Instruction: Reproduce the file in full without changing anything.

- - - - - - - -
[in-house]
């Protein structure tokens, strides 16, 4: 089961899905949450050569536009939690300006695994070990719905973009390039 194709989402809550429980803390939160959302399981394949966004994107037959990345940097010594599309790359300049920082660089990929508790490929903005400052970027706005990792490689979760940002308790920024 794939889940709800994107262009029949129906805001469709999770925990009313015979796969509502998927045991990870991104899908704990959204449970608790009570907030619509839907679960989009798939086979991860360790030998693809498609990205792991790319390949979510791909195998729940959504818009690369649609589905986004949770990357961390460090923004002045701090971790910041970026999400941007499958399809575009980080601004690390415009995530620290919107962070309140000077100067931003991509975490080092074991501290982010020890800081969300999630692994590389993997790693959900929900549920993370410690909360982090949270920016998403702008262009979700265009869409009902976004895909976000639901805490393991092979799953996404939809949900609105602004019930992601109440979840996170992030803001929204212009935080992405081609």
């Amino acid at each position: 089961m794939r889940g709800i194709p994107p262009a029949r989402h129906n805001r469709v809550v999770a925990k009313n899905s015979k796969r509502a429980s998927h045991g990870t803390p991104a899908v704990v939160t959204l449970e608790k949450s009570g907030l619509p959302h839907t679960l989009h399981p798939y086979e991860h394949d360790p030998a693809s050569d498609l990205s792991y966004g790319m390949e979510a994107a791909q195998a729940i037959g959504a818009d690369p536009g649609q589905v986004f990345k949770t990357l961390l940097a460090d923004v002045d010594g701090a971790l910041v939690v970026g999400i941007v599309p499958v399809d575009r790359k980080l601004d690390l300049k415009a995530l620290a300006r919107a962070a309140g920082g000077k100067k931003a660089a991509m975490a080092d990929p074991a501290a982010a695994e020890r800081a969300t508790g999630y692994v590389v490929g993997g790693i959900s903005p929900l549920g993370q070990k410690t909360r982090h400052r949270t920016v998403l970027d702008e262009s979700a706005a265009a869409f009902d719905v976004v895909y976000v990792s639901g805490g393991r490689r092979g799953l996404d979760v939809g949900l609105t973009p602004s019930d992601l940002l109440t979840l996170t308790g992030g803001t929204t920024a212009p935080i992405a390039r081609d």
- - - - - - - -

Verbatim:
[in-house]
């Protein structure tokens, strides 16, 4: 089961899905949450050569536009939690300006695994070990719905973009390039 194709989402809550429980803390939160959302399981394949966004994107037959990345940097010594599309790359300049920082660089990929508790490929903005400052970027706005990792490689979760940002308790920024 794939889940709800994107262009029949129906805001469709999770925990009313015979796969509502998927045991990870991104899908704990959204449970608790009570907030619509839907679960989009798939086979991860360790030998693809498609990205792991790319390949979510791909195998729940959504818009690369649609589905986004949770990357961390460090923004002045701090971790910041970026999400941007499958399809575009980080601004690390415009995530620290919107962070309140000077100067931003991509975490080092074991501290982010020890800081969300999630692994590389993997790693959900929900549920993370410690909360982090949270920016998403702008262009979700265009869409009902976004895909976000639901805490393991092979799953996404939809949900609105602004019930992601109440979840996170992030803001929204212009935080992405081609």
């Amino acid at each position: 089961m794939r889940g709800i194709p994107p262009a029949r989402h129906n805001r469709v809550v999770a925990k009313n899905s015979k796969r509502a429980s998927h045991g990870t803390p991104a899908v704990v939160t959204l449970e608790k949450s009570g907030l619509p959302h839907t679960l989009h399981p798939y086979e991860h394949d360790p030998a693809s050569d498609l990205s792991y966004g790319m390949e979510a994107a791909q195998a729940i037959g959504a818009d690369p536009g649609q589905v986004f990345k949770t990357l961390l940097a460090d923004v002045d010594g701090a971790l910041v939690v970026g999400i941007v599309p499958v399809d575009r790359k980080l601004d690390l300049k415009a995530l620290a300006r919107a962070a309140g920082g000077k100067k931003a660089a991509m975490a080092d990929p074991a501290a982010a695994e020890r800081a969300t508790g999630y692994v590389v490929g993997g790693i959900s903005p929900l549920g993370q070990k410690t909360r982090h400052r949270t920016v998403l970027d702008e262009s979700a706005a265009a869409f009902d719905v976004v895909y976000v990792s639901g805490g393991r490689r092979g799953l996404d979760v939809g949900l609105t973009p602004s019930d992601l940002l109440t979840l996170t308790g992030g803001t929204t920024a212009p935080i992405a390039r081609d």